Subject: Congress Sneaks in New Terrorism Bill/Troops for Domestic Use
Author: Oscar <email@example.com>
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On Tue, 22 Aug 2000 02:09:04 EDT WacoTragedyNews@aol.com wrote:
CONGRESS SNEAKS NEW DOMESTIC-TERRORISM BILL THUR
Published: JULY 25 2000 Author: Congress
There are 2 versions of Bill Number H.R.4210 for the 106th Congress
1 . Preparedness Against Terrorism Act of 2000 (Introduced in the House)
2 . Preparedness Against Terrorism Act of 2000 (Engrossed in House
I just watched on C-span the NEW domestic terriorist bill- there is
This bill required a two-thirds vote of the house.
What they did was waved the rules and voted on it with the 20 people
This bill HR-4210 must be posted on free republic to get the
to the people. You must read this bill; it ties it up to every
1 Posted on 07/26/2000 19:43:44 PDT by View The Truth
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To: View The Truth
New military unit for domestic deployment Cohen says
Americans should 'welcome' troops on home soil
By Jon E. Doughert
WorldNetDaily.com Critics are denouncing recent congressional changes
Posse Comitatus Act that will allow a broader use of U.S. military
a domestic law enforcement role including a new unit for deployment in
assisting civilian officers during a terrorist attack.
The new command, established Oct. 7 in Norfolk, Va., will be called the
Joint Forces Command, and replaces the former U.S. Atlantic Command. At
ceremony commemorating the new unit,
Defense Secretary William Cohen told participants the American people
shouldn't fear the potential of seeing U.S. military forces on the
The military must "deal with the threats we are most likely to face,"
told reporters, downplaying concerns about troops operating on home
"The American people should not be concerned about it. They should
The new command is designed to prepare U.S. troops to fight abroad or
respond if terrorists strike with nuclear, chemical or biological
In opposing the measure, critics cite the 1878 Posse Comitatus Act,
prohibits federal troops from participating in domestic law enforcement
activities under most circumstances. With the concern over domestic
rising since the World Trade Center bombing and numerous incidences of
cyber-attacks on U.S. defense and financial institutions, the Clinton
administration has begun to relax some of those restrictions.
In July, WorldNetDaily reported the new measures would end the
for local law agencies to reimburse the federal government for any
of military equipment, as well as enable the Department of Defense to
military troops in cases of anticipated or actual terrorist attacks.
Then, David Kopel of the Independence Institute warned that the
would, if passed, "set (bad) precedents for years to come."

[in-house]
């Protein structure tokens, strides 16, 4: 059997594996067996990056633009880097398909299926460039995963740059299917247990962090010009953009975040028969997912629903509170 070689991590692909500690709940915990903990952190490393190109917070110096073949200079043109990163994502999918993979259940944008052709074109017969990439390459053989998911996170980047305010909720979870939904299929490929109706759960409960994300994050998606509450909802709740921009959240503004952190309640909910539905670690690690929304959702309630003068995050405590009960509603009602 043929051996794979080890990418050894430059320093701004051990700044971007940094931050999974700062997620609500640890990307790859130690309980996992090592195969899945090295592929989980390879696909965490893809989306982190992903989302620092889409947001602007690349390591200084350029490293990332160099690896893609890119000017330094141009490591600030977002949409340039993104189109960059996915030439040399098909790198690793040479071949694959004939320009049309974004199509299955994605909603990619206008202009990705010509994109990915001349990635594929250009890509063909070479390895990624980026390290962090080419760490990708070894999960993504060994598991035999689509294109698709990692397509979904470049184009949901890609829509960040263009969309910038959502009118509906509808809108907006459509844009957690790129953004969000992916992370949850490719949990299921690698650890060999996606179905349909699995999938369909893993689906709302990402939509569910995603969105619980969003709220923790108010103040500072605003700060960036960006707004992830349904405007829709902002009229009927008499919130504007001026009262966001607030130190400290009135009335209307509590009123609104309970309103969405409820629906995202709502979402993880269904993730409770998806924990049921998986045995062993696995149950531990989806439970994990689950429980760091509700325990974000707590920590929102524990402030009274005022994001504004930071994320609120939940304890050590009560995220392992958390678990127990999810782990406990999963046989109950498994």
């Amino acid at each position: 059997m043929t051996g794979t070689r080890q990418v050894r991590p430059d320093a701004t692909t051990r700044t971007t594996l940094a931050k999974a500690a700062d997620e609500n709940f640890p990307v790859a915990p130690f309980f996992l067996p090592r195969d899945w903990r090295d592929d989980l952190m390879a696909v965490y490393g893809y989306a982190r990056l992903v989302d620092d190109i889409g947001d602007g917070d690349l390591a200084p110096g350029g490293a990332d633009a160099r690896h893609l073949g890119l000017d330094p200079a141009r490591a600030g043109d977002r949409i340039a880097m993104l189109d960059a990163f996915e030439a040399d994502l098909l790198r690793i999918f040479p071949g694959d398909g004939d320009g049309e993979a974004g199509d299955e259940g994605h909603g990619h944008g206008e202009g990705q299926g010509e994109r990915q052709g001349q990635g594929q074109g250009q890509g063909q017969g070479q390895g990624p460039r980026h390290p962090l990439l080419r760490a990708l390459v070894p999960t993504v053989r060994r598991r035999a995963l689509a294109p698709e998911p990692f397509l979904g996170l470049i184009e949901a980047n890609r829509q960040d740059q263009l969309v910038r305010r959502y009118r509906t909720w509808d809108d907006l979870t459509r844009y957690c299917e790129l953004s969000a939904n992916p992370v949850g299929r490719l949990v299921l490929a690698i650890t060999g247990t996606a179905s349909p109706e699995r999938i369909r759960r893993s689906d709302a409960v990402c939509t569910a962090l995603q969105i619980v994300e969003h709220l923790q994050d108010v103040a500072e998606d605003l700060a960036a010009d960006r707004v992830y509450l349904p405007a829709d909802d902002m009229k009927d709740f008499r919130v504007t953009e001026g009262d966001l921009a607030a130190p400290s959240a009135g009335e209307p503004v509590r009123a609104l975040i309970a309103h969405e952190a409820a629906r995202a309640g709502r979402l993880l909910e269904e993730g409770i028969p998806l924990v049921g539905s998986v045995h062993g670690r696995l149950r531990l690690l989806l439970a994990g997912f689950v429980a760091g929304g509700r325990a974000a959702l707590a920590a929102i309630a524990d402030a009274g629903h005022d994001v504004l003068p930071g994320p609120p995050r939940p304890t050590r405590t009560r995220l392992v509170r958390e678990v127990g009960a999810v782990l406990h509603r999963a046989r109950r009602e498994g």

Since the Waco debacle in 1993, when federal law officers and military
personnel assaulted a church community resulting in the deaths of over
men, women and children, Kopel said the federal government has been
the protections contained in the Posse Comitatus Act." In the past, he
WorldNetDaily, most of the amendments to the original law had been
bogus drug issues. Now, he said, that issue seems to have shifted to
so-called terrorist attacks, or at least the threat of them.
The Defense Department has said only the military has enough equipment
operate in a poisoned environment, or to manage a massive
effort. Secretary Cohen told reporters last week that federal law will
violated because the military would only respond if requested.
"It is subordinate to civilian control," he said.
But Gregory Nojeim, legislative counsel for the American Civil
Union in Washington, D.C., told WorldNetDaily he is concerned about
"nightmare scenarios" like those in the recent films, "Enemy of the
and "The Siege."
"Soldiers are not equipped, by training or temperament, to enforce the
with proper regard for civil and constitutional rights," he said.
trained to kill the enemy."
Nojeim said the ACLU is concerned about "letting loose the most
fighting force in the history of the world" on American civilians.
Cohen said that the creation of the Joint Forces Command would better
coordinate the training of the four armed services. However, history is
replete with reasons why some Americans continue to be hesitant about
military troops in a law enforcement capacity.
Besides questions about the Army's Delta Force role during the Waco
most recently, in 1997, U.S. Marines assigned to assist the U.S. Border
Patrol in combating illegal immigration accidentally shot and killed an
18-year-old goat herder. That force has since been withdrawn and
but lawmakers have remained committed to expanding the military's civil
enforcement role in other ways.
For example, the military also has been given an expanded role in
against cyber-terrorism, or assaults on U.S. computer systems. The U.S.
Command in Colorado will be leading that effort.
Nojeim questioned the need for such an expansion of federal military
into the domestic law enforcement arena, even though U.S. officials
the nation is now at greater risk of terrorist attack. He also believes
White House should do a better job of educating the American people
the changes to the Posse Comitatus law are needed.
"For years the federal government has showered the FBI with hundreds of
millions of new dollars to help it combat crimes involving chemical and
biological weapons," he told WorldNetDaily. "Taxpayers need to know
that money has gone and why the president now wants to call in the
Addressing the long-term ramifications of the change in military law
enforcement policy, Nojeim said, "When the crisis hits, those with the
biggest guns will be subordinate to no one."
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